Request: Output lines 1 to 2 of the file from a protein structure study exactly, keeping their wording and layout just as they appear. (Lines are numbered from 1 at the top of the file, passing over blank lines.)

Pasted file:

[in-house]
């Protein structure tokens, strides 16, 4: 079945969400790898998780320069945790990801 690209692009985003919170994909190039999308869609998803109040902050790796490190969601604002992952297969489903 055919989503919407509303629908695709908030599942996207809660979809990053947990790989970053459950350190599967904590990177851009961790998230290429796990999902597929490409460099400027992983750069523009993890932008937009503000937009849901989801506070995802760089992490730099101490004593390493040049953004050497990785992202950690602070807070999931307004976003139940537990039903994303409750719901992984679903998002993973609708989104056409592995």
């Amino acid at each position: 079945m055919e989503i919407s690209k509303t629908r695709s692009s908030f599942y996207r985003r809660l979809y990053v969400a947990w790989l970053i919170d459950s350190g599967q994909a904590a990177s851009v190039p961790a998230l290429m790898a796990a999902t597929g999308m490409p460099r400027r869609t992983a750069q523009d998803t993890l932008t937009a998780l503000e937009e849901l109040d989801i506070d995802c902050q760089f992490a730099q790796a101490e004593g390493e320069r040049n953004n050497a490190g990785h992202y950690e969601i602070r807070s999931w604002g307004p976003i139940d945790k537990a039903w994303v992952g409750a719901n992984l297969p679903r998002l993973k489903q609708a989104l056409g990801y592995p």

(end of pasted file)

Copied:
[in-house]
């Protein structure tokens, strides 16, 4: 079945969400790898998780320069945790990801 690209692009985003919170994909190039999308869609998803109040902050790796490190969601604002992952297969489903 055919989503919407509303629908695709908030599942996207809660979809990053947990790989970053459950350190599967904590990177851009961790998230290429796990999902597929490409460099400027992983750069523009993890932008937009503000937009849901989801506070995802760089992490730099101490004593390493040049953004050497990785992202950690602070807070999931307004976003139940537990039903994303409750719901992984679903998002993973609708989104056409592995």